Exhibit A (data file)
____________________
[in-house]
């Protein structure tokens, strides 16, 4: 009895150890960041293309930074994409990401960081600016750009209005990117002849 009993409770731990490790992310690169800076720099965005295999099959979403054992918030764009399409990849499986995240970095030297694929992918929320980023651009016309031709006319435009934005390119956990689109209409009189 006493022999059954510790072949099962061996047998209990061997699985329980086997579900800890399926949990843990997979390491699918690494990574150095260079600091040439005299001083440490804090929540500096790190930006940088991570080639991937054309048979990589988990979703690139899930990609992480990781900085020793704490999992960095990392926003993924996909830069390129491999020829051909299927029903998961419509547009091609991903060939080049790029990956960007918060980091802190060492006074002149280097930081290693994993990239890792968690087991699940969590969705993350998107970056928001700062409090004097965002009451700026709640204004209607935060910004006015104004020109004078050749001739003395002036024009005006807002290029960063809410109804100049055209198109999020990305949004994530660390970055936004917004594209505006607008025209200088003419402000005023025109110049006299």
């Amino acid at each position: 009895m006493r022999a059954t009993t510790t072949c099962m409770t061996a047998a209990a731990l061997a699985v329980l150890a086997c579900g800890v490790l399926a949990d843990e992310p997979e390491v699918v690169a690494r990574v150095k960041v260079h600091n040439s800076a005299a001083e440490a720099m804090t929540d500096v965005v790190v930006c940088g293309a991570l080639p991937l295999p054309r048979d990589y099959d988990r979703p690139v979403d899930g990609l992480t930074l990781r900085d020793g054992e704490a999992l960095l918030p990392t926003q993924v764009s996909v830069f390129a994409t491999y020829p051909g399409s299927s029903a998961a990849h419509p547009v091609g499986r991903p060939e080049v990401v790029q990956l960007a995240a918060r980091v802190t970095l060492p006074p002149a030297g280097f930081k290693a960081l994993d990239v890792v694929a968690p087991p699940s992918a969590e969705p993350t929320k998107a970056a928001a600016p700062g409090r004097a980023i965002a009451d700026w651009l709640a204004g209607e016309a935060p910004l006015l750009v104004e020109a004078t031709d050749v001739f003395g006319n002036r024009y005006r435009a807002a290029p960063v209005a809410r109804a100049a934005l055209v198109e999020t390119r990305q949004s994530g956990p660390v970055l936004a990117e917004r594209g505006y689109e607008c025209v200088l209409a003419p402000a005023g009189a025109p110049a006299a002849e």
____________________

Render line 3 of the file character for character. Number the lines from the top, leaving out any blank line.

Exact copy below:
């Amino acid at each position: 009895m006493r022999a059954t009993t510790t072949c099962m409770t061996a047998a209990a731990l061997a699985v329980l150890a086997c579900g800890v490790l399926a949990d843990e992310p997979e390491v699918v690169a690494r990574v150095k960041v260079h600091n040439s800076a005299a001083e440490a720099m804090t929540d500096v965005v790190v930006c940088g293309a991570l080639p991937l295999p054309r048979d990589y099959d988990r979703p690139v979403d899930g990609l992480t930074l990781r900085d020793g054992e704490a999992l960095l918030p990392t926003q993924v764009s996909v830069f390129a994409t491999y020829p051909g399409s299927s029903a998961a990849h419509p547009v091609g499986r991903p060939e080049v990401v790029q990956l960007a995240a918060r980091v802190t970095l060492p006074p002149a030297g280097f930081k290693a960081l994993d990239v890792v694929a968690p087991p699940s992918a969590e969705p993350t929320k998107a970056a928001a600016p700062g409090r004097a980023i965002a009451d700026w651009l709640a204004g209607e016309a935060p910004l006015l750009v104004e020109a004078t031709d050749v001739f003395g006319n002036r024009y005006r435009a807002a290029p960063v209005a809410r109804a100049a934005l055209v198109e999020t390119r990305q949004s994530g956990p660390v970055l936004a990117e917004r594209g505006y689109e607008c025209v200088l209409a003419p402000a005023g009189a025109p110049a006299a002849e």